RAPID CITY, S.D. (July 2, 2013) - South Dakota School of Mines & Technology imaging experts will play an integral role in a collaborative research center that will lead to new biotechnologies to heal injuries and maintain human health.
The South Dakota Board of Regents and the governor's office on Monday announced the new South Dakota Research & Innovation Center has been created to link university-based research and National Science Foundation research priorities. The new Governor Research Center will be a collaboration between researchers from SDSU, SDSM&T and the University of South Dakota, along with private-sector involvement from Sanford Health and Avera Health.
Steve Smith, Ph.D., director of the School of Mines nanoscience and nanoengineering program, will lead the SDSM&T contingent, which will be based on bio-nanoscience with a focus on imaging at the nanoscale level. Smith is a physicist with expertise in optical imaging, specifically molecular-level or so-called super resolution microscopy applied to bio-physics and bio-materials.
The proposal will be under the project direction of Adam Hoppe at South Dakota State University. Researchers will use advanced imaging techniques and computational analysis to bridge current understanding of the consequences of plant and animal genetics, gleaned from bio-informatics, with knowledge of the influence of cellular architecture, discovered through imaging. The work will advance the discovery of new plants that are more productive and disease resistant than current varieties and lead to new biotechnologies to heal injuries and maintain human health.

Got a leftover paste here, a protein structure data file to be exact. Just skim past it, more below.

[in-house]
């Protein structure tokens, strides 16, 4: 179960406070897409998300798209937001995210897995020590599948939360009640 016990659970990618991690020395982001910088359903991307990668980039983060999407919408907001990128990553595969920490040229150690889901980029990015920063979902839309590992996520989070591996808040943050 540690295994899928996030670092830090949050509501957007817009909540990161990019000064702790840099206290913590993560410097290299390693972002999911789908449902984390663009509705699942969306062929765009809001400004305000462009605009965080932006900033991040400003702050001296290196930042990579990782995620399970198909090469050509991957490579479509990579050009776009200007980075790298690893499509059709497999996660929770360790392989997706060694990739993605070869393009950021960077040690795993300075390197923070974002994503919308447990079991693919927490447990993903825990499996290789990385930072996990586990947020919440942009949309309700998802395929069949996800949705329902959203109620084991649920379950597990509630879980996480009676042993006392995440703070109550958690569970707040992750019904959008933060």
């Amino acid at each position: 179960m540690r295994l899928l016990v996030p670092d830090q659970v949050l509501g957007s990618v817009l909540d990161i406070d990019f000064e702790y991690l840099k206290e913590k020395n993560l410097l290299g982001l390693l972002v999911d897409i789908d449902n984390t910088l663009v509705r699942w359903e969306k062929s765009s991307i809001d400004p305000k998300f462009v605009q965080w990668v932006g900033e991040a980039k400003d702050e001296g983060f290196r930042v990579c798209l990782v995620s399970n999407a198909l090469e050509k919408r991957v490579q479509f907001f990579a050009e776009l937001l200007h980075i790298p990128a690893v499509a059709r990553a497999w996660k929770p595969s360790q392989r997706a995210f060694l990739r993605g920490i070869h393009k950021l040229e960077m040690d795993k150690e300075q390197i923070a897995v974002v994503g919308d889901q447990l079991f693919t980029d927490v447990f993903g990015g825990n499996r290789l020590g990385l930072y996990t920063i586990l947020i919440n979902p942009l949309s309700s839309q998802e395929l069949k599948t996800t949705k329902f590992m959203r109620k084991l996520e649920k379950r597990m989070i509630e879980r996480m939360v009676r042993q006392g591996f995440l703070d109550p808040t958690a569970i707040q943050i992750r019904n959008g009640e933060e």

"Molecular level knowledge of biological processes will continue to be one of the frontiers of science, extending long past our lifetimes," said Smith, who runs a state-of-the-art imaging and spectroscopy laboratory at the School of Mines campus ideal for the proposed work. "The applications to human health, agriculture, etc. are too numerous to list. Imaging is the first step in understanding. With understanding comes new strategies for fighting disease, improving health and longevity and developing new bio-products."
The state plans to commit $12 million in funds over the next six years to allow for translational research activity at the new center, generated from basic research conducted through NSF's Experimental Program to Stimulate Competitive Research (EPSCoR).
SDSM&T's portion is expected to be in the range of $4 million over the life of the project, according to Smith.
"This is a very important endeavor for SDSM&T, as we will be expanding our expertise in optics, imaging, nanoscience and bio-physics, and likely building good relationships with the biotech industry in South Dakota, something good for SDSM&T and South Dakota," said Smith, who is currently funded through the NSF biomaterials program to study protein interactions by imaging single molecules. His work with the new research center is a natural extension of that work.
Founded in 1885, the South Dakota School of Mines & Technology is a science and engineering research university located in Rapid City, S.D., offering bachelor's, master's and doctoral degrees. The university enrolls more than 2,400 students from 32 countries, with a student-to-faculty ratio of 14:1. The average starting salary for 2012 graduates was $62,696 with a 98 percent placement rate. Find us online at www.sdsmt.edu.